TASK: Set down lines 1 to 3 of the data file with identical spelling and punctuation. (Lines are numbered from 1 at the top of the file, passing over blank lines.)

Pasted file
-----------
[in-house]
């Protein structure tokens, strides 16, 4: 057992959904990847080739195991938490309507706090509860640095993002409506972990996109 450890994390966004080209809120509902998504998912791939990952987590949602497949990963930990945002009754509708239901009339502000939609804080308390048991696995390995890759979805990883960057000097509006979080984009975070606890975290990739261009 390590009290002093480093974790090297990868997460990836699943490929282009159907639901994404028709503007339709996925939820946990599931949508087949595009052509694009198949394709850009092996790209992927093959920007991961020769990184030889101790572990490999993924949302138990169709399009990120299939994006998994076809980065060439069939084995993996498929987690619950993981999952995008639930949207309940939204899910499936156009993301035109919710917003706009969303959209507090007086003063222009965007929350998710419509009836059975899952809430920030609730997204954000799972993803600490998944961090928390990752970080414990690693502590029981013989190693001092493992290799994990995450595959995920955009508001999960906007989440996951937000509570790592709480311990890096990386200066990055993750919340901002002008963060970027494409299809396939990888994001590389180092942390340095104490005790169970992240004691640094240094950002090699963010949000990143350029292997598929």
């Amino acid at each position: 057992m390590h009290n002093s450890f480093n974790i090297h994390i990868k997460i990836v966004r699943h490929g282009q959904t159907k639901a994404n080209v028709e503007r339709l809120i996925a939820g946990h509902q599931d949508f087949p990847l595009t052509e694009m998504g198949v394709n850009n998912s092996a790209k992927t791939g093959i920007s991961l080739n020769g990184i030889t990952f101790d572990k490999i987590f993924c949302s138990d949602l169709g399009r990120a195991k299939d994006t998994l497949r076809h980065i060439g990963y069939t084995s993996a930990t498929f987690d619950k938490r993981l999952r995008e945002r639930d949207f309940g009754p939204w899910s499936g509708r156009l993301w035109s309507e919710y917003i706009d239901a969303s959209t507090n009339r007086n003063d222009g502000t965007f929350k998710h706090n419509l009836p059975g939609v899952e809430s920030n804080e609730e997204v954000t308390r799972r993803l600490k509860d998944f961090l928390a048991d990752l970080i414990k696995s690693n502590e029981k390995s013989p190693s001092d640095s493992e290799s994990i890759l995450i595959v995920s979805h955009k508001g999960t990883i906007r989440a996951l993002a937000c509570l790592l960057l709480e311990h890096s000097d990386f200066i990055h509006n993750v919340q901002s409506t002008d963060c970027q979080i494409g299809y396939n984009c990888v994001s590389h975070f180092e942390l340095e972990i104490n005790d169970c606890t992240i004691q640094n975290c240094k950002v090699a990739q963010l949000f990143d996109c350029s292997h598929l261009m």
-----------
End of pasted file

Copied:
[in-house]
């Protein structure tokens, strides 16, 4: 057992959904990847080739195991938490309507706090509860640095993002409506972990996109 450890994390966004080209809120509902998504998912791939990952987590949602497949990963930990945002009754509708239901009339502000939609804080308390048991696995390995890759979805990883960057000097509006979080984009975070606890975290990739261009 390590009290002093480093974790090297990868997460990836699943490929282009159907639901994404028709503007339709996925939820946990599931949508087949595009052509694009198949394709850009092996790209992927093959920007991961020769990184030889101790572990490999993924949302138990169709399009990120299939994006998994076809980065060439069939084995993996498929987690619950993981999952995008639930949207309940939204899910499936156009993301035109919710917003706009969303959209507090007086003063222009965007929350998710419509009836059975899952809430920030609730997204954000799972993803600490998944961090928390990752970080414990690693502590029981013989190693001092493992290799994990995450595959995920955009508001999960906007989440996951937000509570790592709480311990890096990386200066990055993750919340901002002008963060970027494409299809396939990888994001590389180092942390340095104490005790169970992240004691640094240094950002090699963010949000990143350029292997598929």
């Amino acid at each position: 057992m390590h009290n002093s450890f480093n974790i090297h994390i990868k997460i990836v966004r699943h490929g282009q959904t159907k639901a994404n080209v028709e503007r339709l809120i996925a939820g946990h509902q599931d949508f087949p990847l595009t052509e694009m998504g198949v394709n850009n998912s092996a790209k992927t791939g093959i920007s991961l080739n020769g990184i030889t990952f101790d572990k490999i987590f993924c949302s138990d949602l169709g399009r990120a195991k299939d994006t998994l497949r076809h980065i060439g990963y069939t084995s993996a930990t498929f987690d619950k938490r993981l999952r995008e945002r639930d949207f309940g009754p939204w899910s499936g509708r156009l993301w035109s309507e919710y917003i706009d239901a969303s959209t507090n009339r007086n003063d222009g502000t965007f929350k998710h706090n419509l009836p059975g939609v899952e809430s920030n804080e609730e997204v954000t308390r799972r993803l600490k509860d998944f961090l928390a048991d990752l970080i414990k696995s690693n502590e029981k390995s013989p190693s001092d640095s493992e290799s994990i890759l995450i595959v995920s979805h955009k508001g999960t990883i906007r989440a996951l993002a937000c509570l790592l960057l709480e311990h890096s000097d990386f200066i990055h509006n993750v919340q901002s409506t002008d963060c970027q979080i494409g299809y396939n984009c990888v994001s590389h975070f180092e942390l340095e972990i104490n005790d169970c606890t992240i004691q640094n975290c240094k950002v090699a990739q963010l949000f990143d996109c350029s292997h598929l261009m």